The Potential of Land-linked Quotas
At a time when dairy quotas are being phased out, the intellectual space opened by CAP2020 allows us to think about the CAP in a ‘politically incorrect’ way. Against the dominant stream of thinking, we propose that quotas offer a potentially useful and powerful tool to deal with most of the challenges faced by the CAP, and notably environmental issues. In order to clarify our proposal, we mean improving the definition of the core purpose of quotas, as well as their management rules.
To support such a thesis, let us first state that most environmental problems in Europe related to agriculture stem from (i) the inappropriate spatial distribution of production (too much in some places, while too few in others) and related over-specialisation in most cases, and (ii) the excessive intensity of land-use in most places. More specifically, the causes of such dynamics can be found in the concentration of production on cereals in some specialised regions, while other areas are specialised in livestock production. Cereals are used in the forage diet, implying greater use of imported protein (e.g. soya beans), with major environmental impacts abroad. In the meantime, alternative environmentally friendly forage resources such as extensively managed pastures are losing importance in the European production context.
We are aware that such quotas could not be the alpha and omega of the whole CAP in the future.
An overall issue for the CAP is then to maintain balanced land-use across different regions, while capping the overall cereal production used for animal food (and/or imports of substitutes to such cereals) and the related stocking density of animals reared in the EU (currently somewhat excessive in some places). Given this perspective, the use of quotas could be extended to the main sectors that influence environmental and land-use issues, notably crops, dairy, beef and sheep and goats.
These quotas should be designed at different levels:
- The overall European level, at which the amount necessary for different uses should be defined in accordance with market needs (human food and animal food notably), as with the present system of dairy quotas. This would allow a reduction of the environmental pressure on EU grassland and lessen the impact of exports of EU production on the international market (i.e. limiting dumping in developing countries).
- The Member State level, at which the EU quotas are allocated in order to preserve or favour balanced production.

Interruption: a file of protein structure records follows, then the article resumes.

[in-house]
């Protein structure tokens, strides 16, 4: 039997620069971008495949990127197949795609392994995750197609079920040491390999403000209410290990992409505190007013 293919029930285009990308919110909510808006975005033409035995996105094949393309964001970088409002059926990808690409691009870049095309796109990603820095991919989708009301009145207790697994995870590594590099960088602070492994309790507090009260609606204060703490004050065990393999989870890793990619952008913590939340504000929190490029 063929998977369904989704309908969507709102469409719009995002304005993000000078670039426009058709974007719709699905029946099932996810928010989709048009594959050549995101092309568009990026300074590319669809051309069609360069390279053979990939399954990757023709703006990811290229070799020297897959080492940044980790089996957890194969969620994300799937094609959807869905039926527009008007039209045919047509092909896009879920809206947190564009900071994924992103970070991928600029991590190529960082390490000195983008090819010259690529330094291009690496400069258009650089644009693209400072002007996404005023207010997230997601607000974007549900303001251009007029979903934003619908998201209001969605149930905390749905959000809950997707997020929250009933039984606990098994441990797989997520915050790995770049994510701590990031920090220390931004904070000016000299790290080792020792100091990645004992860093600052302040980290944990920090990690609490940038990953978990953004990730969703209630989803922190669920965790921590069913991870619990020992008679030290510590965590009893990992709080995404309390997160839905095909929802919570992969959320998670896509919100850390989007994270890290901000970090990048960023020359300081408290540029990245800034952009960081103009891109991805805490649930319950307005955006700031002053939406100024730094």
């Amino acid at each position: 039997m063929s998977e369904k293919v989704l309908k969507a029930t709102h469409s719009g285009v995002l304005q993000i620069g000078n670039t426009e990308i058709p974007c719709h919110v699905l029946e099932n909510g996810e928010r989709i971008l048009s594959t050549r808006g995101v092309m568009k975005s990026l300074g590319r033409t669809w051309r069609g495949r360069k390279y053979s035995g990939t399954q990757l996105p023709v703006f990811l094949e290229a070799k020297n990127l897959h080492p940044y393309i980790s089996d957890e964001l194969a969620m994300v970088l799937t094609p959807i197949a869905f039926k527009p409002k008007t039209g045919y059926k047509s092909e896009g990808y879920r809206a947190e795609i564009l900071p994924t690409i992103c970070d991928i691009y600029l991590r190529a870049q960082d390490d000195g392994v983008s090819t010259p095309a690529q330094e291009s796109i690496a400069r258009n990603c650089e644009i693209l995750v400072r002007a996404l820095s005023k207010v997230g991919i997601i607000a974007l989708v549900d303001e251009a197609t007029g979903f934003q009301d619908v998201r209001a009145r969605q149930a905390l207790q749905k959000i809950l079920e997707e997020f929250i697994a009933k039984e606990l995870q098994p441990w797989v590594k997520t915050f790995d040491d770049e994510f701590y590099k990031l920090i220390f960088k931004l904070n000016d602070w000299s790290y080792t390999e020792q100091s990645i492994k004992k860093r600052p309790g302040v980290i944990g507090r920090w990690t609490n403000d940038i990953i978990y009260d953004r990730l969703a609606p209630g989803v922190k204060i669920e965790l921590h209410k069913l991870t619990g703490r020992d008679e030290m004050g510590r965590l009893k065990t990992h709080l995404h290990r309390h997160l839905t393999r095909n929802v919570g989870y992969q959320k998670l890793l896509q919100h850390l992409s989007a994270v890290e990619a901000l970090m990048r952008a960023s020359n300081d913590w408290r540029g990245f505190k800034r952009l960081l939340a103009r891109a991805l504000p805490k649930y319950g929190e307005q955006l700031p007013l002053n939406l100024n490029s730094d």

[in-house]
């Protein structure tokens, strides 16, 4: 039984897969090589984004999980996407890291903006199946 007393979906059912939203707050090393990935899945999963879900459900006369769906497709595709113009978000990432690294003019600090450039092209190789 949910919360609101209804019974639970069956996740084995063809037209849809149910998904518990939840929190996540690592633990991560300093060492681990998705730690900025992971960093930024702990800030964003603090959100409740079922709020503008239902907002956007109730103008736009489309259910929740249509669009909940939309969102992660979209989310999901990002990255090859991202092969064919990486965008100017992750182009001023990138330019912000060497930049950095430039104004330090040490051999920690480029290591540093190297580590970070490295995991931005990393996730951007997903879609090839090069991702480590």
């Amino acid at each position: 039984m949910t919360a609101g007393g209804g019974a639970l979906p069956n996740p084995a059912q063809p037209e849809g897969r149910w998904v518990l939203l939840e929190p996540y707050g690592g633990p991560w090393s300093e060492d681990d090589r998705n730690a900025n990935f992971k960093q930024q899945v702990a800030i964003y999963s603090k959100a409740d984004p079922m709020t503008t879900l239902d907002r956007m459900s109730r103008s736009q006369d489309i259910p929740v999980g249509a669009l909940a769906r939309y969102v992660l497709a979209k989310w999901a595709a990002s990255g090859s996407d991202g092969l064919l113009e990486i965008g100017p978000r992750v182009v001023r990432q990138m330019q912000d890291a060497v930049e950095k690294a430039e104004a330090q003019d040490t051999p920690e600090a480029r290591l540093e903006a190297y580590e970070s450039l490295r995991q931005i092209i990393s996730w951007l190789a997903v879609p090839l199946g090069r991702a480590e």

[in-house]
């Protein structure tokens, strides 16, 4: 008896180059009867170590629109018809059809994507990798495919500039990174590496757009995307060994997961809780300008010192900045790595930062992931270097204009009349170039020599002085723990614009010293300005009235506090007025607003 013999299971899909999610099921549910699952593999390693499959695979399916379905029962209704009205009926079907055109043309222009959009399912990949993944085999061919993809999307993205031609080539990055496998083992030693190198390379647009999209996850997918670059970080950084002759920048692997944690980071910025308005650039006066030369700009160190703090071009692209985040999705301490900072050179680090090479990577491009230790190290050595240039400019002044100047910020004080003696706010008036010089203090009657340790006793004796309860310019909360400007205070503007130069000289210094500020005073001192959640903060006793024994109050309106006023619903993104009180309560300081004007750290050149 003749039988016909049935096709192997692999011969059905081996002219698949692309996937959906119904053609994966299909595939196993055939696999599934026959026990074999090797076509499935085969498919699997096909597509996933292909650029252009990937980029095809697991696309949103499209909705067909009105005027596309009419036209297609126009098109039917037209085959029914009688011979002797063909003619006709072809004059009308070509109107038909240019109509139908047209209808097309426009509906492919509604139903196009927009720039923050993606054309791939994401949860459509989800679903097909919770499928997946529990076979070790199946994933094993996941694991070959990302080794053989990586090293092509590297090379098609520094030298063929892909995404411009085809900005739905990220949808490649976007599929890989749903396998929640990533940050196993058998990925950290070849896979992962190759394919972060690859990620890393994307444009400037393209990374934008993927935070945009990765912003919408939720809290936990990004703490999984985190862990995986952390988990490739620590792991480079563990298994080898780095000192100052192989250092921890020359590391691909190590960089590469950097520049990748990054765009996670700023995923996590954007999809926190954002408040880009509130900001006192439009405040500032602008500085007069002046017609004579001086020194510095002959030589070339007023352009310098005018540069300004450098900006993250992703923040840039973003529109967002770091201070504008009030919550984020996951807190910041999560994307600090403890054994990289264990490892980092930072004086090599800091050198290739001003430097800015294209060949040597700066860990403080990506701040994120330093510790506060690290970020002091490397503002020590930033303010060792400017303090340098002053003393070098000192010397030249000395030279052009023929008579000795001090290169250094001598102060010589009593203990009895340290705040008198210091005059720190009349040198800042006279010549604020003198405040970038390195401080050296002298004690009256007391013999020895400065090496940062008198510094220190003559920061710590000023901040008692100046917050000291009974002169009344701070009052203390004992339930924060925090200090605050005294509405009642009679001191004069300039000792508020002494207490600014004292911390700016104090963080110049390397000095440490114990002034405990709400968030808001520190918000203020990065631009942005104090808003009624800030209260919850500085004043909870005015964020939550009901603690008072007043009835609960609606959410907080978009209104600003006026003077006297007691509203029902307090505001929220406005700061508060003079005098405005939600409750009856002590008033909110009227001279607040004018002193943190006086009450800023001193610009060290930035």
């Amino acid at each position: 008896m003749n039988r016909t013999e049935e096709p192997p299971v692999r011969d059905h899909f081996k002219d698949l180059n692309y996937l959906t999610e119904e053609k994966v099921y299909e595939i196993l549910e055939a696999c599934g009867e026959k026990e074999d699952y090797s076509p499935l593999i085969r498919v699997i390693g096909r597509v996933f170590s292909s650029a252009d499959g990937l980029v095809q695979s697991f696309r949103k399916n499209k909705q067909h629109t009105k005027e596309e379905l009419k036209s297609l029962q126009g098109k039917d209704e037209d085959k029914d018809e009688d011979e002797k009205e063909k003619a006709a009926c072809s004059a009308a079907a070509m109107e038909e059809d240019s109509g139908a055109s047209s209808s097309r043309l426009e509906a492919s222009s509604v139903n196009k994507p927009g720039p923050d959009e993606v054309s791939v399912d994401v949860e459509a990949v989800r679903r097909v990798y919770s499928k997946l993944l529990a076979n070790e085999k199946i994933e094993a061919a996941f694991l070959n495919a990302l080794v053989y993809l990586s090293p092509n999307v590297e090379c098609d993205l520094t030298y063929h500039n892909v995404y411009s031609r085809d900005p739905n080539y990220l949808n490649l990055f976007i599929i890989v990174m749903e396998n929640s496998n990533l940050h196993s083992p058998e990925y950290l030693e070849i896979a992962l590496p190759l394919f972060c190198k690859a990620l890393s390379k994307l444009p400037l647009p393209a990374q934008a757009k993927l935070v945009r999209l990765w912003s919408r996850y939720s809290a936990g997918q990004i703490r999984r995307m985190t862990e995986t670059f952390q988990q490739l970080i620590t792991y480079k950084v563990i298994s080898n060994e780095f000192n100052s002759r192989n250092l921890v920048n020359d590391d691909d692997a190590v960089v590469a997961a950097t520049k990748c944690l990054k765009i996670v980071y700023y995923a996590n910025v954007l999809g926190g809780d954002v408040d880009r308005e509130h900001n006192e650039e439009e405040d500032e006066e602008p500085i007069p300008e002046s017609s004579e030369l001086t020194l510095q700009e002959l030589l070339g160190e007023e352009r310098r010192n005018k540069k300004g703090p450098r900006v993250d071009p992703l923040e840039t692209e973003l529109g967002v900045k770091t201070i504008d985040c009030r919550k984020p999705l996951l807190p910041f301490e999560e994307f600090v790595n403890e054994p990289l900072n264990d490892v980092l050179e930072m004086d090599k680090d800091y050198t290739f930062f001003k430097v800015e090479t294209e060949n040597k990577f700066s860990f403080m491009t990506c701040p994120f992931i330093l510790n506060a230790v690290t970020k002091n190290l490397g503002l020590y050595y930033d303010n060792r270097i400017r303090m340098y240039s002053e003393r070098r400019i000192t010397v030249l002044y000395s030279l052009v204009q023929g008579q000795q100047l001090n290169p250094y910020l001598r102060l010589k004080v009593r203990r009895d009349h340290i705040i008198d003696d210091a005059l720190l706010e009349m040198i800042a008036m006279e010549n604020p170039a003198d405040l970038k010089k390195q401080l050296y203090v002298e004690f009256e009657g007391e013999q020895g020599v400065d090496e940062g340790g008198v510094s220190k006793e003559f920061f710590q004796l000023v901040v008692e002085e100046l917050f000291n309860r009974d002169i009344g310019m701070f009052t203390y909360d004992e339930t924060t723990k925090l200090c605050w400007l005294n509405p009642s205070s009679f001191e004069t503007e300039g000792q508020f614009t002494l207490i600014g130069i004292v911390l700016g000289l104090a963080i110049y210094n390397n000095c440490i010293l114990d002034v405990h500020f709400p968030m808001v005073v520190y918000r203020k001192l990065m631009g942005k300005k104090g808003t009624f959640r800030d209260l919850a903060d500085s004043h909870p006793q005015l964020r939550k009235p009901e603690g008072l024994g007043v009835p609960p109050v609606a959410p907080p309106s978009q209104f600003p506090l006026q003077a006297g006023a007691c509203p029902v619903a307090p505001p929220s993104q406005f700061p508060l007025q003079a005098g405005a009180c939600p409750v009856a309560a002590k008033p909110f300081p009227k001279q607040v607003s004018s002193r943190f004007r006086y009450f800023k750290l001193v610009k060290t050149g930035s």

- The regional and more local level, in a perspective that seeks harmonious land-use.
A superlevy scheme should be implemented for production in excess of the quota, as with present dairy quotas.
The advantages of such an approach could be, at least in principle:
- reduced pressure on the CAP budget, as shown by the example of dairy quotas; production is limited and hence payments to farmers are as well.
- maintenance of sustained, higher prices across Europe combined with the prevention of further intensification (which is limited at its root by the quotas themselves). A clear message is given to farmers, meaning they can apply their entrepreneurial spirit towards optimising their production pattern to a stated production objective, at the lowest possible cost;
- more direct management of desirable land-use, without giving excessive room to market forces which have till now led to intensification on the one hand and land abandonment on the other;
- a strong levy on the farm economy, thus allowing the efficienct application of instruments such as cross-compliance without high costs.
We are aware that such quotas could not be the alpha and omega of the whole CAP in the future. They should be designed alongside the development of more positive incentive tools such as the agri-environment measure (which quotas could strongly support while providing the necessary structural basis for good practice). We are also aware that quotas require considerable research in order to find the balance between the desirable effects outlined above and the administrative and political burden (but the management of the dubious Single Farm Payments is not perfect from this perspective, and has much less clear objectives). Our purpose, at this stage, is simply to open the range of discussed options to further debate.
17 Dec 2008
Xavier Poux is a consultant at AScA and a fellow researcher at RGTE. He is a member of the executive committee of the European Forum on Nature Conservation and Pastoralism.
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